A new study of major non-profit hospital chains in California finds that the larger they become, the higher hospital costs rise.
The average cost of a hospital stay at facilities owned by Sutter Health and Dignity Health was about $4,000 higher than the statewide average in 2013, according to the study, which was authored by University of Southern California healthcare economist Glenn Melnick, Ph.D., and published in the Journal of Health Care Organization, Provision and Financing.
The research examined price growth among the state's hospitals between 2004 and 2013, using claims data from insurer Blue Shield of California. The prices among all the hospitals were similar. During the years under examination, prices grew among hospitals by 76 percent per admission during the time period. But among the major non-profit chains Dignity Health and Sutter Health, prices grew by 113 percent per admission, leading to the $4,000 cost differential ($19,606 at Dignity-owned and Sutter-owned hospitals versus $15,642 at the other hospitals).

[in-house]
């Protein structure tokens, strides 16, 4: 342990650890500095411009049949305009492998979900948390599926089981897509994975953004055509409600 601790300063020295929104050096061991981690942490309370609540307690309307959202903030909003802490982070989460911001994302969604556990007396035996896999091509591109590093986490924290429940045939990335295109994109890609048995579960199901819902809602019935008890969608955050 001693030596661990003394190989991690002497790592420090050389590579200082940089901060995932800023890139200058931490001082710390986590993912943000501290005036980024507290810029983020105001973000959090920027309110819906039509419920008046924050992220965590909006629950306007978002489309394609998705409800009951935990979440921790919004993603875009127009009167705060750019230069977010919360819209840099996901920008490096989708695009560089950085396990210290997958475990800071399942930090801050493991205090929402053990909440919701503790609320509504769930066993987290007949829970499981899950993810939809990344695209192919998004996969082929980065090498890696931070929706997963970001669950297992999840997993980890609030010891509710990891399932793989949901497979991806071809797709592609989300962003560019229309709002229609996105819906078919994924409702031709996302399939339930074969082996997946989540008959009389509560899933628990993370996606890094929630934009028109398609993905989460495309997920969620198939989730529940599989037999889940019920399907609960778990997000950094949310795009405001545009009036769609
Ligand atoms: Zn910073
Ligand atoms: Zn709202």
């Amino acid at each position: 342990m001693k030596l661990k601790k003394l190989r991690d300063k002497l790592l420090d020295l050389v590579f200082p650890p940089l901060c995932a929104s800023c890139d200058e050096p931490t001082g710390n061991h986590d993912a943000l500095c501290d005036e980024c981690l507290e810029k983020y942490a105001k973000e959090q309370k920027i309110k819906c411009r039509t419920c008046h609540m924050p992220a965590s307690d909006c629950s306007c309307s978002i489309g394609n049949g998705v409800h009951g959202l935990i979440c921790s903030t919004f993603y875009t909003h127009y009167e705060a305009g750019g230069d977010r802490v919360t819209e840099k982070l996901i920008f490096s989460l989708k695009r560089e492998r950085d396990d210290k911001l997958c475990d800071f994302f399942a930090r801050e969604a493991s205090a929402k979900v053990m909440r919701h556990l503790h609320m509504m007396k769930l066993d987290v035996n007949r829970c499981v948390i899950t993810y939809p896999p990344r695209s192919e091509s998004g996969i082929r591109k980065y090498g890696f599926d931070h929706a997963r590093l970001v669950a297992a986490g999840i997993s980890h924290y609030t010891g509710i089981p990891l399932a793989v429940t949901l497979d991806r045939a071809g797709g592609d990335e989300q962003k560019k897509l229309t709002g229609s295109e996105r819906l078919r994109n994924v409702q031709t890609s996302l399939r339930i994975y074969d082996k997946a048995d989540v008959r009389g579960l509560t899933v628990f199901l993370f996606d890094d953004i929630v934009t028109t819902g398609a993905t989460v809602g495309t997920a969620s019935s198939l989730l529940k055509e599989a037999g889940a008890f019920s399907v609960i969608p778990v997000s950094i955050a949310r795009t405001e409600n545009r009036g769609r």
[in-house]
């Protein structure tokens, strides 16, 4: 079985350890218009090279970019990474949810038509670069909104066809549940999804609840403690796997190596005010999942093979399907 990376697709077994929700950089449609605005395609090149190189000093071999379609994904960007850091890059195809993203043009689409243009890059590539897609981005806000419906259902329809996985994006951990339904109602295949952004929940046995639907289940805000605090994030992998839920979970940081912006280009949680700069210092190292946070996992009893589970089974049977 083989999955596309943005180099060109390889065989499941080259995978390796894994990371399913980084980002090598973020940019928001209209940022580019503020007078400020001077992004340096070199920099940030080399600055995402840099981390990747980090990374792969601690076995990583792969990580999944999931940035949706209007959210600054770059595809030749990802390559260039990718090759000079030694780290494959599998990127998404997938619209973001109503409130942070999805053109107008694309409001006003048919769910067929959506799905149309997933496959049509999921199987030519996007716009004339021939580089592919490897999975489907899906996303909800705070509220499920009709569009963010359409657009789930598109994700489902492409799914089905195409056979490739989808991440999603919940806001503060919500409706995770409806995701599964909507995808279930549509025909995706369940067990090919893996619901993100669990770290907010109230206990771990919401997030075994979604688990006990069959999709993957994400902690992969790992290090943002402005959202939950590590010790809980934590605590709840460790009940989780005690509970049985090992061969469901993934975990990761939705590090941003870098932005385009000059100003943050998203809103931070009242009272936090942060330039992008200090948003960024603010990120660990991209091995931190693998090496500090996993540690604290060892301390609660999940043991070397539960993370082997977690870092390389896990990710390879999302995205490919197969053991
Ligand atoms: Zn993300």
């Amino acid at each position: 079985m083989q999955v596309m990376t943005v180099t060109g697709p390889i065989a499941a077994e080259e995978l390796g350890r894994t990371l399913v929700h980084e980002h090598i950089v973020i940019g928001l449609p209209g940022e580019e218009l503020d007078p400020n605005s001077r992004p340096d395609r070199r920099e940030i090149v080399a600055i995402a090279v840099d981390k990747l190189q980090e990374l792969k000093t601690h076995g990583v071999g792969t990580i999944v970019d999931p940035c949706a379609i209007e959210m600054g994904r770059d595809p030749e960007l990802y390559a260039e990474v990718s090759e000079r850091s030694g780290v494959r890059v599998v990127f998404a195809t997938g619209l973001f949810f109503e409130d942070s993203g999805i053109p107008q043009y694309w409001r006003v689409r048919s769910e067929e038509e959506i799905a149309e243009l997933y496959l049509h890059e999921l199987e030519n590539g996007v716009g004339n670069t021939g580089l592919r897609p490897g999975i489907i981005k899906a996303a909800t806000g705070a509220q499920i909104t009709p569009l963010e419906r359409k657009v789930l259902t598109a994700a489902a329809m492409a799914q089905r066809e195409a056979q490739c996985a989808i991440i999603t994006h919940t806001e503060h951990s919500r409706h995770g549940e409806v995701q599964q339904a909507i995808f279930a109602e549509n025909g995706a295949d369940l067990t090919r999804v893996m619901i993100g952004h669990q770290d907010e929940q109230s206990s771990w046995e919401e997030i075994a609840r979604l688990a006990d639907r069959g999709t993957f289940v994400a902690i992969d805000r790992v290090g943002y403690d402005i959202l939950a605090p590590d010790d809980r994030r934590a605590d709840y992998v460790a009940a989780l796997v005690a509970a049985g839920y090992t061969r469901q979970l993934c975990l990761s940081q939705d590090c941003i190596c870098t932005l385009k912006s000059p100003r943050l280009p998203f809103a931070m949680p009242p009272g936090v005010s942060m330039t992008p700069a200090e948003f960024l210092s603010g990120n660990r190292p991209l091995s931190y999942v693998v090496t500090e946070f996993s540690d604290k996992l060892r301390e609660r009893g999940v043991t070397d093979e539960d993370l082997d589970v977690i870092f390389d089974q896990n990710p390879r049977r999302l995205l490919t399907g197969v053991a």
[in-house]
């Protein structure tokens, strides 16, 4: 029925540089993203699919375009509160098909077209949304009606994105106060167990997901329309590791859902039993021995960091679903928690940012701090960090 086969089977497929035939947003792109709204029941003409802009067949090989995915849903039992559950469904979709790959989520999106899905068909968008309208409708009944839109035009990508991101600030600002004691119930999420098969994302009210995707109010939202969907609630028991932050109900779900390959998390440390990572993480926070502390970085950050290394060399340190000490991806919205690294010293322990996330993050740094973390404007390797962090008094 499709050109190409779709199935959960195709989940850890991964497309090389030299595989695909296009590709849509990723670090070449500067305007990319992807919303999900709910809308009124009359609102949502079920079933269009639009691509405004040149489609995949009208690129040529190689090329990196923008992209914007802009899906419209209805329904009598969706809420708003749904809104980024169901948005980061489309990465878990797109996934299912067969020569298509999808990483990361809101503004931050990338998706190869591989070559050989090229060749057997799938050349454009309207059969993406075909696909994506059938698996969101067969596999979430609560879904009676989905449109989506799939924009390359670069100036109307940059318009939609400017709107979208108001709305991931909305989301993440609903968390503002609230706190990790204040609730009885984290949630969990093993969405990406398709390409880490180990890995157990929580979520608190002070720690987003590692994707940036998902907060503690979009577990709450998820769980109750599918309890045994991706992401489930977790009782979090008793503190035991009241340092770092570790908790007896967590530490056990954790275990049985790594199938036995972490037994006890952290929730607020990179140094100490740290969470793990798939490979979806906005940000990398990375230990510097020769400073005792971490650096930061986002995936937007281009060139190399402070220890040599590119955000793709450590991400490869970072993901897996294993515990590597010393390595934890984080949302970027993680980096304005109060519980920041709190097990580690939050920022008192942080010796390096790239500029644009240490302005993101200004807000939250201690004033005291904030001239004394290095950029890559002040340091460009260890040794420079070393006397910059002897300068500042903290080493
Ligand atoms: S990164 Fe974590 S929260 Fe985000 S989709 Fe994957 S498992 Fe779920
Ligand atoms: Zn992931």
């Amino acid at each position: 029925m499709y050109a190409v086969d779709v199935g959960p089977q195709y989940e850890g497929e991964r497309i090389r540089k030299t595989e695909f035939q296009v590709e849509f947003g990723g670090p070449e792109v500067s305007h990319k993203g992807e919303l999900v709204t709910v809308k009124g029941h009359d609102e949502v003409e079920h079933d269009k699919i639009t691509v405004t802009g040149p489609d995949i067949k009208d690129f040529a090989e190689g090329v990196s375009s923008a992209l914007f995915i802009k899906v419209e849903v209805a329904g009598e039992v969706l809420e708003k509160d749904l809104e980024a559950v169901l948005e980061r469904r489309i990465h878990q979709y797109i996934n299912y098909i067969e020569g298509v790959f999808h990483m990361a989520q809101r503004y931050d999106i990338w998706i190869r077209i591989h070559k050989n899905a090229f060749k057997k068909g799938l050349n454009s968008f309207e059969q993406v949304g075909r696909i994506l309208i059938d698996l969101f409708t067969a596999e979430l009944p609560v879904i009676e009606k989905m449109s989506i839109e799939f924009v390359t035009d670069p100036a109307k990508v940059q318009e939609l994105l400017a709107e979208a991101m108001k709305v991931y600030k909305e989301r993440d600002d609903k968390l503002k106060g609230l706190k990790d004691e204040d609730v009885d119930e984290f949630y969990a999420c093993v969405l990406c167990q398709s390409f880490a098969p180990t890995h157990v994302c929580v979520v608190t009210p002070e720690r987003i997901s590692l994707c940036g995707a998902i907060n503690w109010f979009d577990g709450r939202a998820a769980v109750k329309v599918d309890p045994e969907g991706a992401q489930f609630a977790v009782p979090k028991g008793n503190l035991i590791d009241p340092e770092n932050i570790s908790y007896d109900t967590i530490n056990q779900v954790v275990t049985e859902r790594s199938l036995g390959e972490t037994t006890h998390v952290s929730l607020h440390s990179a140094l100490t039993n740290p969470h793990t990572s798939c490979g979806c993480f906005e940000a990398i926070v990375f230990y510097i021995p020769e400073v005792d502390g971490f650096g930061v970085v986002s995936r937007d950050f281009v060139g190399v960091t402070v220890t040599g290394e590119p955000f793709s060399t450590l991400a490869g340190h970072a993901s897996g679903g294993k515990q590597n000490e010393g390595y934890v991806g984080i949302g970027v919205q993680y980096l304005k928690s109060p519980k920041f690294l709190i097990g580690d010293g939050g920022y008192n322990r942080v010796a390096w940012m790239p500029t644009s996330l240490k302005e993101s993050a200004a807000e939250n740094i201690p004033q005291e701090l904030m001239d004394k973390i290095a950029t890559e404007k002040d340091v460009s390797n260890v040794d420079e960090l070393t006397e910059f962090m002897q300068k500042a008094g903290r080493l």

The study concluded that the two chains were able to command higher prices due to their size and relative market clout. But Dignity and Sutter disputed the idea that they can dictate rates, saying they face ample competition, California HealthLine reports.
Still Melnick told the publication that “California experienced its wave of consolidation much earlier than the rest of the country and our findings may provide some insight into what may happen across the U.S. from hospital consolidation.”
Another recently published study in the journal Health Affairs concluded that consolidation activities among hospitals create a fluctuation in prices.
Moreover, a recent market analysis by PwC has concluded that while large hospitals can achieve economies of scale on their own, those efficiencies are not enjoyed by hospital systems operating multiple facilities.